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Social Exchange in Development: New Directions for Child and Adolescent Development, Number 95

ISBN: 978-0-7879-6288-3
112 pages
April 2002, Jossey-Bass
Social Exchange in Development: New Directions for Child and Adolescent Development, Number 95 (0787962880) cover image


In every human culture, relationships are predicated on giving and receiving commodities, both tangible (food and money) and intangible (love and respect). Social exchange theories describing relationships in such terms encompass a diverse array of perspectives, such as interdependence, equity, investment, contingent responsiveness, and social coordination. This volume addresses the developmental origins and implications of social exchange processes. Despite the widespread acceptance of social exchange theories by social psychologists and their subsequent application to adult social relationships, social exchange has received little attention from scholars of social development. To bridge the gap, the volume editors engaged seven distinguished scholars to address the social exchange divide between social psychology and developmental psychology. The result is a collection about relationships and their development. Specific chapters describe the development of social exchange norms and behaviors in terms of friend and family relationships, morality, dynamical systems, evolution, and gender. These descriptions of how social exchange processes shape and are shaped by development present a valuable addition to the science of close relationships.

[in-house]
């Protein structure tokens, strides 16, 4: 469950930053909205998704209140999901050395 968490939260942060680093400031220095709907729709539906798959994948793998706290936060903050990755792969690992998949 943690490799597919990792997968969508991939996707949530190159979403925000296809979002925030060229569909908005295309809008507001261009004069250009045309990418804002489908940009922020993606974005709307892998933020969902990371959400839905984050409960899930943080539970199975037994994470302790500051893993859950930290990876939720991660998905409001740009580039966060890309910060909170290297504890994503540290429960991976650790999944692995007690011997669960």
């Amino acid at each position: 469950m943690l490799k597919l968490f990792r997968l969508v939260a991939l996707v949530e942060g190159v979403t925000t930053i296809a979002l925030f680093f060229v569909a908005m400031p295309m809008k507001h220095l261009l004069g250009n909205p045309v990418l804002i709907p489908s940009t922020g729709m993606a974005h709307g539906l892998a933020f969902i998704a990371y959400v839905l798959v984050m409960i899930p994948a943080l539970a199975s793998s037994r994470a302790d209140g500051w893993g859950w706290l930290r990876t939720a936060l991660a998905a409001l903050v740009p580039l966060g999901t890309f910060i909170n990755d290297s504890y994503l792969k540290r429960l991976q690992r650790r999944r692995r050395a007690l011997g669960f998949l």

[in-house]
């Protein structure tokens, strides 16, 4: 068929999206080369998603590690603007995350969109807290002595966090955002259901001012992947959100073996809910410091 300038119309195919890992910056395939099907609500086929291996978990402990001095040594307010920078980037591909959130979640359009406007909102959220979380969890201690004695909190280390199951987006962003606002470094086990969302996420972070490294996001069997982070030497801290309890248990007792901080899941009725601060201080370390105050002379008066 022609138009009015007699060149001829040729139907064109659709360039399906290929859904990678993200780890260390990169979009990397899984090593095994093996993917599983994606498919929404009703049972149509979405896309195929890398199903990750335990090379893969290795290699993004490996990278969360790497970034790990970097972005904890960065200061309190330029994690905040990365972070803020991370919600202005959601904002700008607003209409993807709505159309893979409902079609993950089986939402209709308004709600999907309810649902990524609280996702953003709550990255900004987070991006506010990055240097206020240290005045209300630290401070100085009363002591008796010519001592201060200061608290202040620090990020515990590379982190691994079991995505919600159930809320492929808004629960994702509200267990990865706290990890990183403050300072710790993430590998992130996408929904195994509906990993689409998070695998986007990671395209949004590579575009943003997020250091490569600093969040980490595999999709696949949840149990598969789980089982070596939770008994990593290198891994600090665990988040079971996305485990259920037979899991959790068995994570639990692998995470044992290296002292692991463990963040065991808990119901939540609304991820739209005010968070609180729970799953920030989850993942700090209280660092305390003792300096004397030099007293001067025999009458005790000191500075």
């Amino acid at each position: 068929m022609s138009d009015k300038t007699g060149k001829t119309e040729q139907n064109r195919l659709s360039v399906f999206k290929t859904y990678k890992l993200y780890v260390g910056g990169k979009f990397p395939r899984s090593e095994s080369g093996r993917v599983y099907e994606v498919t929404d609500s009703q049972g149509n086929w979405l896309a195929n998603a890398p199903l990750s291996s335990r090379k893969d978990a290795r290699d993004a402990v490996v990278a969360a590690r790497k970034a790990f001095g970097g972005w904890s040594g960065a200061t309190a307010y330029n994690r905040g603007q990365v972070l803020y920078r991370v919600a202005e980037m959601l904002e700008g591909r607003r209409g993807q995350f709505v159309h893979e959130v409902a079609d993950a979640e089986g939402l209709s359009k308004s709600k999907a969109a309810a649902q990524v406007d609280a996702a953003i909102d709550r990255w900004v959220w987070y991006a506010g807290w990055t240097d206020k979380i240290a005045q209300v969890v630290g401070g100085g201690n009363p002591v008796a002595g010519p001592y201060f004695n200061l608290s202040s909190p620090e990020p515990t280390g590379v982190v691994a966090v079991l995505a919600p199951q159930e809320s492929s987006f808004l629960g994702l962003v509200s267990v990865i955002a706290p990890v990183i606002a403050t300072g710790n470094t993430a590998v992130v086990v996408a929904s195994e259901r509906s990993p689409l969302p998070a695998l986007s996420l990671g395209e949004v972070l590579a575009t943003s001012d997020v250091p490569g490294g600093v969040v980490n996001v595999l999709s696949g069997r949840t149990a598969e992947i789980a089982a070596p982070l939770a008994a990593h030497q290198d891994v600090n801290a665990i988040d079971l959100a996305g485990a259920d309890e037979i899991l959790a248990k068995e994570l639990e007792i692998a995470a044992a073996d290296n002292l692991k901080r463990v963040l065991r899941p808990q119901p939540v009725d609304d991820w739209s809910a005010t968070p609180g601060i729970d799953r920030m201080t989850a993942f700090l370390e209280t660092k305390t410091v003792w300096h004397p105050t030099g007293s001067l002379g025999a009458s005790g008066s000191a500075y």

This is the 95th issue of the Jossey-Bass series New Directions for Child and Adolescent Development.>/i>
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Table of Contents

EDITORS NOTES (William G. Graziano, Brett Laursen).

1. Adherence to Communal Norms: What It Means, When ItOccurs, and Some Thoughts on How It Develops (Margaret S. Clark, Sarah D. Jordan).

2. The Origins of Reciprocity and Social Exchange in Friendships (Brett Laursen, Willard W. Hartup).

3. Social Exchange and the Developing Syntax of MoralOrientation (Philip Costanzo).

4. Exchange and Development: A Dynamical, ComplexSystems Perspective (Reuben M. Baron).

5. Evolutionary Perspectives on the Development of SocialExchanges (Brad E. Sheese, William G. Graziano).

6. Gender and Social Exchange: A Developmental Perspective (Eleanor E. Maccoby).


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